I reviewed some run-configuration of our switches and found there are not DG configured in them. A little confusion, could someone please let me know it is no necessary to configure a DG for a switch or not? Thank you.
Usually, to reach the local host (switch) from remote subnets you need a default gateway or default route on the switch but if all your devices are on the same subnet it may not be needed. So, depends on your design.
Just like to add, the access switches don't even require any addressing, Thats only for remote administration of the switch, Its your clients that require D/G's to be able reach other networks off it own subnet
The traffic on these switches will be tagged upto the L3 switch/router anyway and if applicable will be routed between other subnets if any exist.
It could not be needed but I suggest configure that, because the DG is useful to be able to log in into the devices remotely (using SSH or Telnet) otherwise you will be jumping between the devices to manage them.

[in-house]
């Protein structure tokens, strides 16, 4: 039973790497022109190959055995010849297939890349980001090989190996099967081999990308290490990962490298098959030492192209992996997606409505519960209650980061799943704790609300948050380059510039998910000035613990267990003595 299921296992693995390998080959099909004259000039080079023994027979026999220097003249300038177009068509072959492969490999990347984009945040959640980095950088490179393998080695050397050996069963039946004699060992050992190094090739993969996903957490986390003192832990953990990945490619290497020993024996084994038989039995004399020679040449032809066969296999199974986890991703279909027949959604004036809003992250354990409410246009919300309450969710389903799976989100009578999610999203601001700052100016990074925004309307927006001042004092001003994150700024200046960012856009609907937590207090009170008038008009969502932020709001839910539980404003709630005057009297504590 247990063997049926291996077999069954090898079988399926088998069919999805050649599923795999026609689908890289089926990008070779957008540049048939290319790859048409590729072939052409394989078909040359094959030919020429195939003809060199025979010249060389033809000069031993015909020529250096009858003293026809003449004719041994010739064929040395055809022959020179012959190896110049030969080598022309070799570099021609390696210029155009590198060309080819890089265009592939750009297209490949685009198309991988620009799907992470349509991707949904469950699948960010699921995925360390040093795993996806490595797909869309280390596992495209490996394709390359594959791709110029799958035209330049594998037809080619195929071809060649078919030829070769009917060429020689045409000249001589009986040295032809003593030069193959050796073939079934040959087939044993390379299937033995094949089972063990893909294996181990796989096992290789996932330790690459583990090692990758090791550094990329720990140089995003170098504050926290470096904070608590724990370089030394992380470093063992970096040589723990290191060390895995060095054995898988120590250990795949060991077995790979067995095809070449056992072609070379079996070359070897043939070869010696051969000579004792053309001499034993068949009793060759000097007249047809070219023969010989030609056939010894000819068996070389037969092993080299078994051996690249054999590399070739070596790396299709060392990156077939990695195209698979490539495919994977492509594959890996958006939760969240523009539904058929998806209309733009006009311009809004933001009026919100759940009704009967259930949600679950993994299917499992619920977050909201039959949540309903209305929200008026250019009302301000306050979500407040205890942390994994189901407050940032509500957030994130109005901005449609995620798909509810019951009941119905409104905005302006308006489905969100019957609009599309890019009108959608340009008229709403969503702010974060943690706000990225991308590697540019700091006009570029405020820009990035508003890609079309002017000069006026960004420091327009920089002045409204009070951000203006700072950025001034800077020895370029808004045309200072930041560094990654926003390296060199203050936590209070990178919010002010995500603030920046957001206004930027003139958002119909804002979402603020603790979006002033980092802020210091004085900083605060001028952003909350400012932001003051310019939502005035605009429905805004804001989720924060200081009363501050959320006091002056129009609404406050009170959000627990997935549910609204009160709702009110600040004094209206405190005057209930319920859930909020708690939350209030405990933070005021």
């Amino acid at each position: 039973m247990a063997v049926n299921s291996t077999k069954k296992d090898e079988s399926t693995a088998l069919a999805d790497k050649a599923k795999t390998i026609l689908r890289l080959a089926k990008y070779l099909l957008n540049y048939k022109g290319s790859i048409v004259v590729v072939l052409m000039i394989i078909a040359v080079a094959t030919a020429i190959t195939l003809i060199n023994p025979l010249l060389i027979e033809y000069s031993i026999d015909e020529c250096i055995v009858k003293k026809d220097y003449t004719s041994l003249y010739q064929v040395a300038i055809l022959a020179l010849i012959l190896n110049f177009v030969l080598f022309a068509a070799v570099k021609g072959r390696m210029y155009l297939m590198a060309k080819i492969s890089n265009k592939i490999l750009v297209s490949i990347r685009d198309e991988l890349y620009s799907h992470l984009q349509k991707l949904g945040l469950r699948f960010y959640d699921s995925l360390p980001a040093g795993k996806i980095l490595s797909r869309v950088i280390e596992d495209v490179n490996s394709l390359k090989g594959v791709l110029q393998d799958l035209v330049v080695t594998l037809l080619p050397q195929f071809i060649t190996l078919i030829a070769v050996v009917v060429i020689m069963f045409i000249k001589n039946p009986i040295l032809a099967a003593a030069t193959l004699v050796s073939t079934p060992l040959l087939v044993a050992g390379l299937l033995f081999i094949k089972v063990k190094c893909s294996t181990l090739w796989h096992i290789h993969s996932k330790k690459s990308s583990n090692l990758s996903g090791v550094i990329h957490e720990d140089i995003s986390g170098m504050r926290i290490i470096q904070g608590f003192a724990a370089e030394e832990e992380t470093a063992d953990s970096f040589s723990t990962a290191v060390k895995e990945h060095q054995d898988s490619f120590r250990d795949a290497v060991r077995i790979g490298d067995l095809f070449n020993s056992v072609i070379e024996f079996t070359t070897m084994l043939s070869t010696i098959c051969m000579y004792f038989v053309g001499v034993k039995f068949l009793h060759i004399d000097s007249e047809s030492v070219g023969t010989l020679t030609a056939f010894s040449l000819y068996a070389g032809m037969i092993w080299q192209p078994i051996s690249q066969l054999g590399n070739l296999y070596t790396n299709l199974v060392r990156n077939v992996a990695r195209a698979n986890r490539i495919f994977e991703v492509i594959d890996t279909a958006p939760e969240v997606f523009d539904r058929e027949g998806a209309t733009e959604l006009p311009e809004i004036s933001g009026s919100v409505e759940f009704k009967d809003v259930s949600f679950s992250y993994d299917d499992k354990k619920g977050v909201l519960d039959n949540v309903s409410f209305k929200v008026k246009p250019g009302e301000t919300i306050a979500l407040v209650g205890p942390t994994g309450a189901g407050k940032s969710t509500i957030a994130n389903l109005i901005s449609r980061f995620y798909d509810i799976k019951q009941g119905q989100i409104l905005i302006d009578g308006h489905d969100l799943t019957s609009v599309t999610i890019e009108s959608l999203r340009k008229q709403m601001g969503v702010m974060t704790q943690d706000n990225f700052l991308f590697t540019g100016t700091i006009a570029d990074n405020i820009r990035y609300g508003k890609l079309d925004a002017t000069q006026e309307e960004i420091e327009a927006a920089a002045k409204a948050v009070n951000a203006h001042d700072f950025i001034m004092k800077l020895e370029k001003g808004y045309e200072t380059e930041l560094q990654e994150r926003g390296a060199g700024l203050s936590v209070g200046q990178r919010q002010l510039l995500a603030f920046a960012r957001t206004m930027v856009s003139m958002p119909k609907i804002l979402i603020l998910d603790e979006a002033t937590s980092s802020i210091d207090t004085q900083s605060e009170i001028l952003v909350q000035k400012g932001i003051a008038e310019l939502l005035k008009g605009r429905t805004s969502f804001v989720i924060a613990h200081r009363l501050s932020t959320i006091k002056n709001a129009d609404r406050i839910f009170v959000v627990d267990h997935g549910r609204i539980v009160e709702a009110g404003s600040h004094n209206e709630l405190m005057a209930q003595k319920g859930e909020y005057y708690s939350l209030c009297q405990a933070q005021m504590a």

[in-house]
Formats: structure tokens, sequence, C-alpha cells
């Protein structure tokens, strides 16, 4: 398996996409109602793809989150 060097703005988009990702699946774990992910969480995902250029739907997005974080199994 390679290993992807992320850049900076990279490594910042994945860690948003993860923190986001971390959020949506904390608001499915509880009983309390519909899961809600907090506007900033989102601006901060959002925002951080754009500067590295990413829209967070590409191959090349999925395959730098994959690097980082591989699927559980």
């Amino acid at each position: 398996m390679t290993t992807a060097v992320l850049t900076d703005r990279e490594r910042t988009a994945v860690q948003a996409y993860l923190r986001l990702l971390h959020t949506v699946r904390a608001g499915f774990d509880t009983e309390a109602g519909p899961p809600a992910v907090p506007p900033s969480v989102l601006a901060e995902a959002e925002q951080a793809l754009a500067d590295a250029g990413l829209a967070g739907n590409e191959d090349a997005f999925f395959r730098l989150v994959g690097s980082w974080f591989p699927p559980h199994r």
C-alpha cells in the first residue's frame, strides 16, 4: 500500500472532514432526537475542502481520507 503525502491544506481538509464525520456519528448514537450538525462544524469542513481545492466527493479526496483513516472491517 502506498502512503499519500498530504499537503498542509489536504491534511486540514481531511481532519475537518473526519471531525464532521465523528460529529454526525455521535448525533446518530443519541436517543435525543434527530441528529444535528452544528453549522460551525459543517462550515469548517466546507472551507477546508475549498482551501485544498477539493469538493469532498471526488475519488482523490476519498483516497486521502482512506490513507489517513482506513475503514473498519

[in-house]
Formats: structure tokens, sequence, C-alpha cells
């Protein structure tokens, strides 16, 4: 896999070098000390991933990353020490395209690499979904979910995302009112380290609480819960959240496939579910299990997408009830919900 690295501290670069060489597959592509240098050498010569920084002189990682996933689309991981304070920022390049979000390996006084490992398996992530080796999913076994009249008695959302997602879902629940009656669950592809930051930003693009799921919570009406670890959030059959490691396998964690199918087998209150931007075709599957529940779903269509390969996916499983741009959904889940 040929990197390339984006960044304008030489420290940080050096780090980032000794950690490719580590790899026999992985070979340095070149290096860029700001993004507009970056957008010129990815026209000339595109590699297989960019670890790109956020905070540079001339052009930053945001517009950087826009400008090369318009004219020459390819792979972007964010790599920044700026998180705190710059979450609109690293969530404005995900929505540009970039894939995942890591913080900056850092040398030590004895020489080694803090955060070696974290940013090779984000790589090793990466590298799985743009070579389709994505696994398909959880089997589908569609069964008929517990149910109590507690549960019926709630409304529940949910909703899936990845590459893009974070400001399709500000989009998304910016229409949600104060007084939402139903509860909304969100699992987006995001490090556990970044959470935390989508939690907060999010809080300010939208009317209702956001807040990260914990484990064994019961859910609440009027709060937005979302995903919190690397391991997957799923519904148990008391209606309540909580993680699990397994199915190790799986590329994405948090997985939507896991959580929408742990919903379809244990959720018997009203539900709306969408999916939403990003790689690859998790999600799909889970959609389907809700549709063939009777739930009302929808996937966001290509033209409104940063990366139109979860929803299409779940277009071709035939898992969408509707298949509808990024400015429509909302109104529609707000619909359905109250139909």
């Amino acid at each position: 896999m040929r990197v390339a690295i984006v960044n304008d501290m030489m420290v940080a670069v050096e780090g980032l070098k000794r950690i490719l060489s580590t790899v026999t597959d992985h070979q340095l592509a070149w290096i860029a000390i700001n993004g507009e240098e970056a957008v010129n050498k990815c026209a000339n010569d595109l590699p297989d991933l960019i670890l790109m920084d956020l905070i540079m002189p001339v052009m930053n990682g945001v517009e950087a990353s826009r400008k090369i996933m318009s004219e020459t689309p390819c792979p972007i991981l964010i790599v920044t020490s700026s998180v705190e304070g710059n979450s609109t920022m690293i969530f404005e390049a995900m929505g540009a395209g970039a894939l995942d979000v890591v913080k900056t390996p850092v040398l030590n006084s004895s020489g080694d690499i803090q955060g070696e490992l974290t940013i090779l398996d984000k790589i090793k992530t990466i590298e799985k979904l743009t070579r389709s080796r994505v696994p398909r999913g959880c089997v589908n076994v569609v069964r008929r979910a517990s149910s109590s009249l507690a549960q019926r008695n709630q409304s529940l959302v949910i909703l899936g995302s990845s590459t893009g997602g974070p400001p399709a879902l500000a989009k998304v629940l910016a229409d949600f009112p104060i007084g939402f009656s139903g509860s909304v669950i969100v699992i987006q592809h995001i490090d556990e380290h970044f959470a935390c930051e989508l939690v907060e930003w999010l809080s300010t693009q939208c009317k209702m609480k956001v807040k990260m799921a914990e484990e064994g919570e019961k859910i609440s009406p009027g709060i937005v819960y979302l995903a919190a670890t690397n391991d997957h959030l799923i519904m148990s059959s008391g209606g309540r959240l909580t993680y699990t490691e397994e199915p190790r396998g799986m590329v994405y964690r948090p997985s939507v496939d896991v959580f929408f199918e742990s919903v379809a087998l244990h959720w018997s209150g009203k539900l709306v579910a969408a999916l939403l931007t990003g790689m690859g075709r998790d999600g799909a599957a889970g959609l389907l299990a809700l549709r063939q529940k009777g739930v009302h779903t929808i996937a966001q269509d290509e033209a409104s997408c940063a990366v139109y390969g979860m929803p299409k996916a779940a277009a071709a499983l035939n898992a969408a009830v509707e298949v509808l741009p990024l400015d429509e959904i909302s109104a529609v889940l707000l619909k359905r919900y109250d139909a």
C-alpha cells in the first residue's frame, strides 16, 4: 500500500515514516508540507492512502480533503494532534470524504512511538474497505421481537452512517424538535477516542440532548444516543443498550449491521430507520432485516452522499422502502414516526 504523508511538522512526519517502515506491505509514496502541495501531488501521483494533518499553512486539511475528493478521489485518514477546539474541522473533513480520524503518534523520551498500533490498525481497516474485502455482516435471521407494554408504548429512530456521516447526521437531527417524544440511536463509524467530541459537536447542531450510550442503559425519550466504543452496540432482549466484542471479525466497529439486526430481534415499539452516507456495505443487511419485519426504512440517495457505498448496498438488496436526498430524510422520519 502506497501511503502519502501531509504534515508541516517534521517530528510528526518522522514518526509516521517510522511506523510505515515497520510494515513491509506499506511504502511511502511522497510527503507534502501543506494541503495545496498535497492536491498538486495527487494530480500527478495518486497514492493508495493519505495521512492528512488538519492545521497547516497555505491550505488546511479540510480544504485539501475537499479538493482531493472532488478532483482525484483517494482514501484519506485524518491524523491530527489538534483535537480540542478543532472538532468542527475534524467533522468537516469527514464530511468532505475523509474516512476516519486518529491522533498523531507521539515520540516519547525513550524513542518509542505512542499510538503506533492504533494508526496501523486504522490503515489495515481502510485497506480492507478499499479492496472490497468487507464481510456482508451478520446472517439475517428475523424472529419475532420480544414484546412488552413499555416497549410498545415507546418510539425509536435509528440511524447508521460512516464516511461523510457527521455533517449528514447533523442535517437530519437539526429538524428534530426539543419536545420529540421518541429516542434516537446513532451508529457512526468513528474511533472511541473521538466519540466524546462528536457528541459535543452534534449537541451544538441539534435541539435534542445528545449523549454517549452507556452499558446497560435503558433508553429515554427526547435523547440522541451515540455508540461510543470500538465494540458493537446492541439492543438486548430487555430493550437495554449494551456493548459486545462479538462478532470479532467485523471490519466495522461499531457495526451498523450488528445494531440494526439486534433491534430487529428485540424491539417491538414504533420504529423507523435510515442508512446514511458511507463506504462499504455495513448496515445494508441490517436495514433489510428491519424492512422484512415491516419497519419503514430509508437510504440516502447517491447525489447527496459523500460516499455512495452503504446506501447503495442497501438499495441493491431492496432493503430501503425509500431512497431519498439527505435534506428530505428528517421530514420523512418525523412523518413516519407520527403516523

The original post was pretty general in asking about "cat" switches. The first thing we need to do is to differentiate the behavior of layer 3 cat switches and layer 2 cat switches. If the switch is layer 3 capable and ip routing is enabled then the switch will not use default-gateway. default-gateway is only used by the switch when it is operating as a layer 2 switch.
I would say that you never go wrong if you configure default-gateway for a layer 2 switch. But there are multiple circumstances where default-gateway is not required. I would make the following points:
- default-gateway is only used for management traffic generated from the switch itself. It has no effect on how the switch forwards traffic.
- default-gateway enables communication with devices that are remote from the switch (provides a gateway for switch management traffic).
- as other posts have pointed out, if the other devices in the network are in the same subnet as the management interface of the switch, then default-gateway is not required since all management traffic from the switch is local (the switch can arp for the other devices and has no need of a gateway.
- I have seen some catalyst switches that if they have no default-gateway will arp for all remote addresses. If there is a router connected to the switch and the router has proxy arp enabled, then the router will answer the switch arp requests and the switch will be able to communicate with remote devices without needing default-gateway.